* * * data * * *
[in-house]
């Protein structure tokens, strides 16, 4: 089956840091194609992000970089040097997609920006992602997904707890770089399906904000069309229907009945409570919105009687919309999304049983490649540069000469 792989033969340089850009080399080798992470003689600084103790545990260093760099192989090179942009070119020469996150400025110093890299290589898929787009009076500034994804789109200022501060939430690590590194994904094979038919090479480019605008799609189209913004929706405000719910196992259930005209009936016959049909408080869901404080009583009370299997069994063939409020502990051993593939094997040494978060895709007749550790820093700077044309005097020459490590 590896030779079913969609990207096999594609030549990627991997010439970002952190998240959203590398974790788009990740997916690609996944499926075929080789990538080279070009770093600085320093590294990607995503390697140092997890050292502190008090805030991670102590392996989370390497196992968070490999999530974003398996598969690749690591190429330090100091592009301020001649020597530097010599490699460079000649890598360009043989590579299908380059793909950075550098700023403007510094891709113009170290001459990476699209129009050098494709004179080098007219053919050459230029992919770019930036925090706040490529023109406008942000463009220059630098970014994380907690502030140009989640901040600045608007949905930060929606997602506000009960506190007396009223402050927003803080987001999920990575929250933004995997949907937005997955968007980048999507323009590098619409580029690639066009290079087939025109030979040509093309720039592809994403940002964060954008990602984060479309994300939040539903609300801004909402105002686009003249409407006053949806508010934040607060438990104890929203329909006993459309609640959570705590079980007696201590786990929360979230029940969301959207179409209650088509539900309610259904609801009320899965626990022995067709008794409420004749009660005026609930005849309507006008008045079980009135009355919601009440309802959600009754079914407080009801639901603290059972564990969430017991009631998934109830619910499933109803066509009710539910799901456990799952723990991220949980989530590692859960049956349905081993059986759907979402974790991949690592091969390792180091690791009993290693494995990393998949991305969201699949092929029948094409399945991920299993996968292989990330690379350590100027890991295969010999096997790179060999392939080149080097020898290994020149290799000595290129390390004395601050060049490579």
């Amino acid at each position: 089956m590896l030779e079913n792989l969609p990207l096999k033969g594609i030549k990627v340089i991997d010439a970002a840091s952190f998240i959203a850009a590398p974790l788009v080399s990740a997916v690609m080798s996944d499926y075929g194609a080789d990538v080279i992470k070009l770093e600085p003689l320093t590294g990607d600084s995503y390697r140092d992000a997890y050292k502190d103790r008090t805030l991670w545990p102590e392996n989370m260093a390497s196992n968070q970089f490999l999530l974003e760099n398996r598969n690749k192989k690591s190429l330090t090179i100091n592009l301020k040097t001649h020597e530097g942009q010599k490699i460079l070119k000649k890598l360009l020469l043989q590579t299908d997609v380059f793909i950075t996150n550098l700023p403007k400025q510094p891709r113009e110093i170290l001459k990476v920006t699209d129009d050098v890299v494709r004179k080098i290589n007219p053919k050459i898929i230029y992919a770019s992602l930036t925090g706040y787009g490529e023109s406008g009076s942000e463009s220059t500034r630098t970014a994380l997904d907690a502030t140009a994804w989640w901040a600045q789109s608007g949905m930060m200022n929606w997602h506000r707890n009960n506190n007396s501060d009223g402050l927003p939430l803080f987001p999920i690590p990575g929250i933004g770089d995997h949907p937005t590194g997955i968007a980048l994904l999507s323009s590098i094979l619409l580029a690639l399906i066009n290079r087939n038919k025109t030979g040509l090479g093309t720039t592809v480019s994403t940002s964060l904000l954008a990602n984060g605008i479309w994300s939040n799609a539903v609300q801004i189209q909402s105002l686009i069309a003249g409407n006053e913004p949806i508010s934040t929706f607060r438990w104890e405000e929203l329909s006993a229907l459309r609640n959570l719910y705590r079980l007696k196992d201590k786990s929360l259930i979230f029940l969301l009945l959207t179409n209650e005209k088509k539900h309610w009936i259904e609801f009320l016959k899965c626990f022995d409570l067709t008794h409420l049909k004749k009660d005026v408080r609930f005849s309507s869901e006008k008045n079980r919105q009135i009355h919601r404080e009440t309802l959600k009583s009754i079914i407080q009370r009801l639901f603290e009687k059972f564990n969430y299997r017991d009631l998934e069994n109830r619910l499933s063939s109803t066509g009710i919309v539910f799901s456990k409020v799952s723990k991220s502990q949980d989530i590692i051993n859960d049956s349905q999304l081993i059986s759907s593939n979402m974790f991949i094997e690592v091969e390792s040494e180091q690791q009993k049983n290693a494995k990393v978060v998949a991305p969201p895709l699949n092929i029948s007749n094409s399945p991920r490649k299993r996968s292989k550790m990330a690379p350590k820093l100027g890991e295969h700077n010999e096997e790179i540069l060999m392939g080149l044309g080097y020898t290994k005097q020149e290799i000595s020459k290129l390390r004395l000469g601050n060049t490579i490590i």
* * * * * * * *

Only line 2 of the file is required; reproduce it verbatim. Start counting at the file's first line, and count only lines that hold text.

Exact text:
């Protein structure tokens, strides 16, 4: 089956840091194609992000970089040097997609920006992602997904707890770089399906904000069309229907009945409570919105009687919309999304049983490649540069000469 792989033969340089850009080399080798992470003689600084103790545990260093760099192989090179942009070119020469996150400025110093890299290589898929787009009076500034994804789109200022501060939430690590590194994904094979038919090479480019605008799609189209913004929706405000719910196992259930005209009936016959049909408080869901404080009583009370299997069994063939409020502990051993593939094997040494978060895709007749550790820093700077044309005097020459490590 590896030779079913969609990207096999594609030549990627991997010439970002952190998240959203590398974790788009990740997916690609996944499926075929080789990538080279070009770093600085320093590294990607995503390697140092997890050292502190008090805030991670102590392996989370390497196992968070490999999530974003398996598969690749690591190429330090100091592009301020001649020597530097010599490699460079000649890598360009043989590579299908380059793909950075550098700023403007510094891709113009170290001459990476699209129009050098494709004179080098007219053919050459230029992919770019930036925090706040490529023109406008942000463009220059630098970014994380907690502030140009989640901040600045608007949905930060929606997602506000009960506190007396009223402050927003803080987001999920990575929250933004995997949907937005997955968007980048999507323009590098619409580029690639066009290079087939025109030979040509093309720039592809994403940002964060954008990602984060479309994300939040539903609300801004909402105002686009003249409407006053949806508010934040607060438990104890929203329909006993459309609640959570705590079980007696201590786990929360979230029940969301959207179409209650088509539900309610259904609801009320899965626990022995067709008794409420004749009660005026609930005849309507006008008045079980009135009355919601009440309802959600009754079914407080009801639901603290059972564990969430017991009631998934109830619910499933109803066509009710539910799901456990799952723990991220949980989530590692859960049956349905081993059986759907979402974790991949690592091969390792180091690791009993290693494995990393998949991305969201699949092929029948094409399945991920299993996968292989990330690379350590100027890991295969010999096997790179060999392939080149080097020898290994020149290799000595290129390390004395601050060049490579």